No secondary cases were associated with transmission from our patient including in her family, which can be explained by a low level of tubercle bacilli in baciloscopy and absence of lung cavitation.

As mentioned before, concomitant diagnosis of tracheal aspergilosis was not expected. A possible pathogenic mechanism is a initial saprophytic colonization with development of aspergillosis during corticotherapy, despite the short duration of corticosteroids previous to histological identification of Aspergillus spp (approximately 10 days). The resolution of both infections was achieved with antituberculosis therapy and voriconazole for twelve months. Corticosteroid therapy was initiated at admission because of respiratory failure and stridor, and was maintained after the diagnosis of endobronchial tuberculosis, but it remains controversial as a prevention of bronchial stenosis [4,9].

Our patient presented clinical improvement with anti-TB and antifungal regimens, corticosteroids and bronchoscopic intervention which removed intraluminal masses. In some cases of ETB, insertion of airway stent in the affected tracheobronchial segments may be imperative to keep airway patency, however in our patient it was not required.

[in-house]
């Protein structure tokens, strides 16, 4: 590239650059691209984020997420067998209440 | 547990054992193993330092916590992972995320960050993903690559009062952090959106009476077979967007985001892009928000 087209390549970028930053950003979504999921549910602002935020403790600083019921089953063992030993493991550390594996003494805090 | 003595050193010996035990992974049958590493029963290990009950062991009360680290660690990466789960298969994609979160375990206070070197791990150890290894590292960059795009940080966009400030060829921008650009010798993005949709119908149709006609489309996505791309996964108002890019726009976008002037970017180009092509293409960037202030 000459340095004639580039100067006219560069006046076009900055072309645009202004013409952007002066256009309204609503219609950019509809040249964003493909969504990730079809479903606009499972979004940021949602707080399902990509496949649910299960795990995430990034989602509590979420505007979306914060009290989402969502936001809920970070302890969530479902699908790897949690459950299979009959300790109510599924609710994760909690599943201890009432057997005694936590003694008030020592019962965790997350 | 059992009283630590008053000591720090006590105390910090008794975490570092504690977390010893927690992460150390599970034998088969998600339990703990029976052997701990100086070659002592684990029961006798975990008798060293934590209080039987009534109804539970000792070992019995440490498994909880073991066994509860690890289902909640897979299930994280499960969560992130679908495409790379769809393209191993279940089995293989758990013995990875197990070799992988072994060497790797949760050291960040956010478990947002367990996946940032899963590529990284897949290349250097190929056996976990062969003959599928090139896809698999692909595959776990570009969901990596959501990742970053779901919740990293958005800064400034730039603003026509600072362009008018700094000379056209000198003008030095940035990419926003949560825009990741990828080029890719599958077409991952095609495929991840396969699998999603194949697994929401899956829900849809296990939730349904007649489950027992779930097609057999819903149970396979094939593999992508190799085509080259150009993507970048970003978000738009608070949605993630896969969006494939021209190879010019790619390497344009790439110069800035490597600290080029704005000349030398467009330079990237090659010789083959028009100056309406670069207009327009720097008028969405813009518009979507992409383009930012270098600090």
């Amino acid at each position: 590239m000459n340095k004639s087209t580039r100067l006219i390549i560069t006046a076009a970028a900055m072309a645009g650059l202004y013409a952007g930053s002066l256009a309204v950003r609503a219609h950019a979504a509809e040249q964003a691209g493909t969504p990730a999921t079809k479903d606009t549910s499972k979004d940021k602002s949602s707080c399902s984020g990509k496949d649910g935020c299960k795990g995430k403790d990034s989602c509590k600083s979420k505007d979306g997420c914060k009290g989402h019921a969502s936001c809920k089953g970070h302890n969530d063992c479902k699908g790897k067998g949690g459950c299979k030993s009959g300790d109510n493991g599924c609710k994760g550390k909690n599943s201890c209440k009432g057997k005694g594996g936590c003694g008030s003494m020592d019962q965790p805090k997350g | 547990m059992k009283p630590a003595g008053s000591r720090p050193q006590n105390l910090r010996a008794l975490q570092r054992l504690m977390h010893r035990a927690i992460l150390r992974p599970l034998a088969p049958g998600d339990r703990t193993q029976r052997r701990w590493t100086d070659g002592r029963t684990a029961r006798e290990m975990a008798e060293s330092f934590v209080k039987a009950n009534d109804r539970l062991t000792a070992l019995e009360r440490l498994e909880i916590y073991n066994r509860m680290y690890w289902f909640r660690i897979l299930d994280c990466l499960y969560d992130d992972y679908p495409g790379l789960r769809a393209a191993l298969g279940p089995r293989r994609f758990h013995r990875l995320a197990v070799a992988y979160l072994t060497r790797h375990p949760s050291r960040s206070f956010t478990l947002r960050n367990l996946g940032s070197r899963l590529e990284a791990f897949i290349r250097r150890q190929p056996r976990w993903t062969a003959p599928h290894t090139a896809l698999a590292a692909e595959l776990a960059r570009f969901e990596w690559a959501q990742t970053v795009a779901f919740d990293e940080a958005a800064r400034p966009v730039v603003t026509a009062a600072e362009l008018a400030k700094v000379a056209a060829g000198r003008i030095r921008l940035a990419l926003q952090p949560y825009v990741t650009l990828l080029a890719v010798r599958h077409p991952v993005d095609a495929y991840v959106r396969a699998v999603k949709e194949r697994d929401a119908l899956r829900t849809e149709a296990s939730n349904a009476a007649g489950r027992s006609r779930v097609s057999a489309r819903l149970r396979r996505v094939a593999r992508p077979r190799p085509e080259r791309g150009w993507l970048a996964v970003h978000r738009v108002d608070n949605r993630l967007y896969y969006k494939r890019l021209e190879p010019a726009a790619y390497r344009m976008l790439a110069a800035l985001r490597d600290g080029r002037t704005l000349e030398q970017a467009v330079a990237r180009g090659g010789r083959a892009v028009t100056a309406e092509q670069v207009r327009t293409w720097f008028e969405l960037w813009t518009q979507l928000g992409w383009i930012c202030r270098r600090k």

Conclusion

This case illustrates a severe clinical presentation of tracheobronchial tuberculosis with acute respiratory failure, with concomitant diagnosis of tracheal aspergillosis. This co-infection with the involvement of the tracheobronchial tree may have been responsible for the development of severe sequelae in this patient, inclunding lower tracheomalacia and right bronchomalacia with persistent diameter reduction. The diagnosis of tracheobronchial tuberculosis and aspergillosis are usually unexpected and physicians should be aware of persistent symptoms as irritating cough and dyspnea.